This pre-guilty plea drug court program design has many unique advantages. Addicts are most amenable to successful intervention when they are in the crisis of initial arrest and incarceration. To maximize success, intervention must be immediate and up front. A pre-guilty plea drug court allows the client to enter treatment immediately and to fully concentrate on recovery without the distractions of fighting the case. In the critical first hours after arrest, the client is not placed in the predicament of asking for the help drug court offers while simultaneously waiving other important rights granted to an accused. Furthermore, the defense lawyer may devote the majority of time during the initial interview discussing the client’s need for treatment rather than issues regarding innocence or guilt, waiver of rights, etc. The pre-guilty aspect of the drug court program can be used as a "carrot" to convince clients with severe substance abuse or co-occurring disorders to enter the difficult, intensive treatment regimen of the drug court instead of applying for a less intensive and less structured Proposition 36 program (that requires a conviction to obtain treatment).

Drug courts are dependent upon the creation of a non-adversarial courtroom atmosphere where a single judge and a dedicated team of court officers, staff and treatment personnel work toward a common goal of breaking the cycle of drug abuse and criminal behavior. A pre-plea drug court allows the judge, defense and prosecution to act based on what is best for the defendant’s recovery, instead of using the court’s scarce resources for litigation. The court team can apply the rewards and sanctions that help lead to recovery. The public is protected as the clients who graduate from drug court will become productive citizens, while the individual who does not make it can still be tried, convicted and punished.

Los Angeles County, as well as the state of California, is home to a large immigrant population. Efforts to secure permanent resident status or citizenship could be defeated by a criminal conviction, which may potentially lead to deportation and the ensuing breakup of families. Pre-plea drug courts avoid this danger to the immigrant and the family that relies on them. The successful completion of a recovery program will not only help the immigrant, but also his or her family and the community. Drug court participants must either be enrolled in an educational or vocational program or maintain employment prior to successful completion of the program.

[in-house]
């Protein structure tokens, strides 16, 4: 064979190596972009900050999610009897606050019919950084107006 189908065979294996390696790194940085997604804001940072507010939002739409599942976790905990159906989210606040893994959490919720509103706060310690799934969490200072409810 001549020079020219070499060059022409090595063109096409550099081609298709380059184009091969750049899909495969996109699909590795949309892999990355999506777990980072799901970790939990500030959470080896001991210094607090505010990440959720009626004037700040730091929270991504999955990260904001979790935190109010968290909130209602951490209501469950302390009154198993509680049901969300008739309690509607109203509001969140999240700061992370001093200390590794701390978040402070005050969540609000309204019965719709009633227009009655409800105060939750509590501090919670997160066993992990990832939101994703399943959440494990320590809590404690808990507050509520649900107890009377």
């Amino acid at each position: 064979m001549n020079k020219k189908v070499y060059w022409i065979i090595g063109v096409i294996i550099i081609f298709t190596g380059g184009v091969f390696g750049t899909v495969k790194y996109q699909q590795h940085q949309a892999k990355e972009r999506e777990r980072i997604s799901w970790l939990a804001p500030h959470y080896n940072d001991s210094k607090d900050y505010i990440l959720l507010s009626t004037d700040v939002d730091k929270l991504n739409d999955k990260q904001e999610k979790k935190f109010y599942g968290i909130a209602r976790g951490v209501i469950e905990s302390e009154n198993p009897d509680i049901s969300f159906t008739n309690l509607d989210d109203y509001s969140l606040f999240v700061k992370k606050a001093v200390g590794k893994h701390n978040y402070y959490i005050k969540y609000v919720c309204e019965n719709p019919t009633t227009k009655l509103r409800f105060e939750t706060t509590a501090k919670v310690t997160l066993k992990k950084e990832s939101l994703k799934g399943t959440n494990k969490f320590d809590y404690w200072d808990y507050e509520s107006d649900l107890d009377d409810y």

Criminal convictions make it much harder for all individuals to obtain meaningful employment. Additionally, conviction can cause the loss of a professional license or prevent obtaining such license. By allowing recovery without requiring the entry of a plea, pre-plea programs speed the process of re-entry into the workforce. It is not uncommon that persons with a conviction, even if not sentenced, are denied employment.

Since a disproportionate number of our minority communities are impacted by the judicial system, the availability of pre-plea drug court programs is essential to the protection of their employment status. The judicial pioneers in Los Angeles County, in adopting this pre-plea drug court design, demonstrated uncommon insight and determination to develop a treatment program that would facilitate the clients re-entering society.